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SOCC03H3 (15)


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John Hannigan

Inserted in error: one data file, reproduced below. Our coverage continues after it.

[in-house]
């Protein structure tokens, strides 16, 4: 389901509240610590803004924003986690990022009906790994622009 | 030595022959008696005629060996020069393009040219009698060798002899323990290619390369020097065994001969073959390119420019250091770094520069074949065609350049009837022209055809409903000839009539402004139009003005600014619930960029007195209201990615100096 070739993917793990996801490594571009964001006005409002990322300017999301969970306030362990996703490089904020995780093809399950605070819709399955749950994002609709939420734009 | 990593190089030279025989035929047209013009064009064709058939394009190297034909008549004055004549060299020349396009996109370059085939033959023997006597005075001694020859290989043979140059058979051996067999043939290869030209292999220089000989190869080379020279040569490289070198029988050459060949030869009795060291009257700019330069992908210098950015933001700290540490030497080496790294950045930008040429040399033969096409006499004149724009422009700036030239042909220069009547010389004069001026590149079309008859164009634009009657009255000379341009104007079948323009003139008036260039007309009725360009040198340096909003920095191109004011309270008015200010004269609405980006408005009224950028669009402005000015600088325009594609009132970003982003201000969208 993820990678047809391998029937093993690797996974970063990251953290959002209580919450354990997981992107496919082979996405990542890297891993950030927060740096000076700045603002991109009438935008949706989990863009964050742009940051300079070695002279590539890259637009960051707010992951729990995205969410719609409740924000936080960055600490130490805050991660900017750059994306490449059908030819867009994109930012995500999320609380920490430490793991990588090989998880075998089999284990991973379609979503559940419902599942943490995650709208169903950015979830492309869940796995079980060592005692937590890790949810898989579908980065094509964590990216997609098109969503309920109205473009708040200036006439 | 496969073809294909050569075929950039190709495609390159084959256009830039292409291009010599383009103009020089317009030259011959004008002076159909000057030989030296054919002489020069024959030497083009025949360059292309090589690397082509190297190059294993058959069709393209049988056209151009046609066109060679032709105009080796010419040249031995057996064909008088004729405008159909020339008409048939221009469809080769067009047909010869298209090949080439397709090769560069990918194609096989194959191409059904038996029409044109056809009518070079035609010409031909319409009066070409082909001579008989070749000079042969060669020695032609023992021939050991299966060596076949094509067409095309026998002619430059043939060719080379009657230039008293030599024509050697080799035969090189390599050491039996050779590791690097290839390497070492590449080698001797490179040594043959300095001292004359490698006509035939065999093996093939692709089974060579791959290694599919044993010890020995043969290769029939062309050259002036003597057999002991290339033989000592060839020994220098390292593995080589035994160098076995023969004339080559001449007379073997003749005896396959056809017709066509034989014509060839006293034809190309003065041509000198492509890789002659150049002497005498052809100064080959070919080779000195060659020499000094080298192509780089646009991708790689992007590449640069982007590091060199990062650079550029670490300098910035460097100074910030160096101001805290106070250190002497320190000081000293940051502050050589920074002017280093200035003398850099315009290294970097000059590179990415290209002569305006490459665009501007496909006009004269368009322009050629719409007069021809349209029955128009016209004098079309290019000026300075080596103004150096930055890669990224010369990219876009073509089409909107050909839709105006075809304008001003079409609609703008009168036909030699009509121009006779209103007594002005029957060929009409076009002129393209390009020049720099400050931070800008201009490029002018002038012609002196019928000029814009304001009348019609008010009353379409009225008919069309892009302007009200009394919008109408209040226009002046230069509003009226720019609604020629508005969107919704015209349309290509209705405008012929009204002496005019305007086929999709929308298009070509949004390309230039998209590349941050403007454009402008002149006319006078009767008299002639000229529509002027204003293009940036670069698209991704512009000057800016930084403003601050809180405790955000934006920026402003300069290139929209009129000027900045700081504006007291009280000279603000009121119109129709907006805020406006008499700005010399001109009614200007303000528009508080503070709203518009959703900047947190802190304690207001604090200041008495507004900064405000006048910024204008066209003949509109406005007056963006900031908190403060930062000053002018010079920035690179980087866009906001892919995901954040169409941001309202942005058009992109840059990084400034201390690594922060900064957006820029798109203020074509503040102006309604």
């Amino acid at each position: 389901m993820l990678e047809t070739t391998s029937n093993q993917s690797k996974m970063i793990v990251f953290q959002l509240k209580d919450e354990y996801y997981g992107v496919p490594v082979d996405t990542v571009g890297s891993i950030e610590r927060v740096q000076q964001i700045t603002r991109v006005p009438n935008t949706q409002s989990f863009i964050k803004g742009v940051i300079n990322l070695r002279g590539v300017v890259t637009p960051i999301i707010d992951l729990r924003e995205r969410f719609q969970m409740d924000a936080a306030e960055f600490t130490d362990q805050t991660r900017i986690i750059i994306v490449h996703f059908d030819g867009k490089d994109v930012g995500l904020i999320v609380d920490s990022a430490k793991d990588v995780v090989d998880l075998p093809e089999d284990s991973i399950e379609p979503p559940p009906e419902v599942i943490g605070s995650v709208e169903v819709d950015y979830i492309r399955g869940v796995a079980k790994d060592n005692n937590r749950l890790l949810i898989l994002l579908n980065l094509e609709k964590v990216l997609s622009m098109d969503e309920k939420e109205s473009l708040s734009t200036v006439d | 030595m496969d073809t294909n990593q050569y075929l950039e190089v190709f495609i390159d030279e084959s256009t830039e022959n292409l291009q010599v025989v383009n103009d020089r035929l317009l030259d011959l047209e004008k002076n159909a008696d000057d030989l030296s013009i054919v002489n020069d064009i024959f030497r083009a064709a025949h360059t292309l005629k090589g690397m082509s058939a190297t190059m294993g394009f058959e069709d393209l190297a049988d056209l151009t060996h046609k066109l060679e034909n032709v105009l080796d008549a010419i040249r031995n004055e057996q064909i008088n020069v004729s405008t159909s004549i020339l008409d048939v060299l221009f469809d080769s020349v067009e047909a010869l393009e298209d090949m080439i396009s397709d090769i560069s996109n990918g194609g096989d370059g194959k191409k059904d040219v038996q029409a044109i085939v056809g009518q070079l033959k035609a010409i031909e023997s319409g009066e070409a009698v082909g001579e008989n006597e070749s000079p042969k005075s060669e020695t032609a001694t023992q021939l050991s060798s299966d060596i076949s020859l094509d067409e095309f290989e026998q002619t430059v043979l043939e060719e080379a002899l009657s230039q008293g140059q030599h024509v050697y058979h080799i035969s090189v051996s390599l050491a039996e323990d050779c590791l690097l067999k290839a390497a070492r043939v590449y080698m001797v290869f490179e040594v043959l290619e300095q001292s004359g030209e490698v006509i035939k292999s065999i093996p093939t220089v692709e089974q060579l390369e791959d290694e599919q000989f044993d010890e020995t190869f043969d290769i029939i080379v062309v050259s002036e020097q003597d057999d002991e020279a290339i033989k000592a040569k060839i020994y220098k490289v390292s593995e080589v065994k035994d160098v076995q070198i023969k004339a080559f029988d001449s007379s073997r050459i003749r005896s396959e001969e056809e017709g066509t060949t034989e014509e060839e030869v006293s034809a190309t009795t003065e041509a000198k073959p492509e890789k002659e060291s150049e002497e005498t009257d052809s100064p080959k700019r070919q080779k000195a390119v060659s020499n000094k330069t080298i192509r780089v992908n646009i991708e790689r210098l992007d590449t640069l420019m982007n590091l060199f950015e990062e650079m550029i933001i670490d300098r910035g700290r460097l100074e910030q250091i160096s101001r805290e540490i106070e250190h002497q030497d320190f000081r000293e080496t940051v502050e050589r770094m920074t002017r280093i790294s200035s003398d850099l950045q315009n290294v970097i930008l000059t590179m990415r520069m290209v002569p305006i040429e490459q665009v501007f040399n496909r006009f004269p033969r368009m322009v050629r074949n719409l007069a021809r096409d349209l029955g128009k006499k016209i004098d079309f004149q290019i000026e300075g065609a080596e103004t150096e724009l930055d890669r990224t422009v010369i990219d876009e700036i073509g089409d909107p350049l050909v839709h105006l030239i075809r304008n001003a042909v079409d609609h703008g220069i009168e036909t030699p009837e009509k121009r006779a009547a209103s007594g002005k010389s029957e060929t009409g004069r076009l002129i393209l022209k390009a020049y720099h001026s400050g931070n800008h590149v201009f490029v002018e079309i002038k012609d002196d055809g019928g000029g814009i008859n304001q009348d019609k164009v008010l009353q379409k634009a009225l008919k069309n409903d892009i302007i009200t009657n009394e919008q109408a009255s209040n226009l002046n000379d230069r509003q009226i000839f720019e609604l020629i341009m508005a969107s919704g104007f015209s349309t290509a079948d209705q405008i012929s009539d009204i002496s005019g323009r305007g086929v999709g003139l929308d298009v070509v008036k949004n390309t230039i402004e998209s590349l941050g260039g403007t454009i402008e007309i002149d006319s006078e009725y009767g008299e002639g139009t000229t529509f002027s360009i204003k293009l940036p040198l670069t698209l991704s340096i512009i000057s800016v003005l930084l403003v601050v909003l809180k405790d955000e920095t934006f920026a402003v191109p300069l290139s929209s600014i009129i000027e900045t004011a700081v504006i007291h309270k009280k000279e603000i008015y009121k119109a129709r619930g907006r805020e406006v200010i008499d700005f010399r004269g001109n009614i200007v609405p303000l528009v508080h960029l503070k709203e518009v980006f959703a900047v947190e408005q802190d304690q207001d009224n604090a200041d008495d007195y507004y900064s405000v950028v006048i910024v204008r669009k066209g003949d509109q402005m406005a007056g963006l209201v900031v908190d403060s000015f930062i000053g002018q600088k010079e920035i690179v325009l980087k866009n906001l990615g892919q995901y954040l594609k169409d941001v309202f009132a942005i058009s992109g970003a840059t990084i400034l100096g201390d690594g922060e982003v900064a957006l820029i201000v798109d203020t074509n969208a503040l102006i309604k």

Lecture 3 – Sept26 Today and next week we focus on rumors. - Urban legends, gossip, conspiracy theories - Next week: handout assignment - Acting crowd: protests, riots - It’s not every day that you participate in a riot or protest - Rumor: o simple o credibility in question but has elements of truth/believability o used to be passed on thru word of mouth but nowadays by internet o evolves as it gets passed on - rumors are embedded in our culture and language o e.g. rumor has it 1 rumor: Paul McCartney dead - article appeared in northern star (paper in northern Illinois uni) with title “hint about possible Beatle death” o paul mccartney dead and is now using a body double - Whether if people heard the rumor actually believe it is another story. Rumor did have a lot of entertainment value though. o Credibility was given by rumor going on paper and radio 2 rumor: 1981 – product rumor about company Procter and Gamble - Headquarters picked up phone calls from consumers alleging that the company had significant ties to Satan (mostly from Minnesota) - Mostly because of the logo - Rumor was that the owner appeared on a popular talk show that he had given 20% of the profit to the “Church of Satan” - Other rumors state that the owner had made deals with the Satan - Rumor spread from southern USA to other parts of the country - Ultimately, Procter and Gamble was forced to pull the logo off their products - The rumor started by Youth for Christ where religion had played a significant role. Jim Peters was the 2 source who is a Christian crusader against rock music (work of devil) and made claims about the logo. - 2 time the rumor spread, it was because of competing company. - “Rumor is an expression of a belief about a specific event that is supposed to have happened is about to happen” book pg4 - Certain types of rumors often focus on events that are about to happen (e.g. sports trades) o This is fascinating because sports fans look for confirming evidence that can prove the rumor true o In sports, most of the rumors do not actually happen - One of the themes in this book is that “how does globalization lead to rumors” o Maybe it’s because it’s too global, it’s harder to find confirmation and is a confusing world - The original research on rumors has not come out of collective behaviour but from social psych - Loose lips sink ships: in Britain and the US, government went to great efforts to convince people not tell secrets because people with accents might turn out to be spies - One of the things about war is that the government controls the info and to control the flow of info o When you have tightly controlled info, it leads to rumors because when people do not have access to info, they try to seek out info from unofficial channels - Basic law of rumor: if subject of particular story is important to the listener and the story
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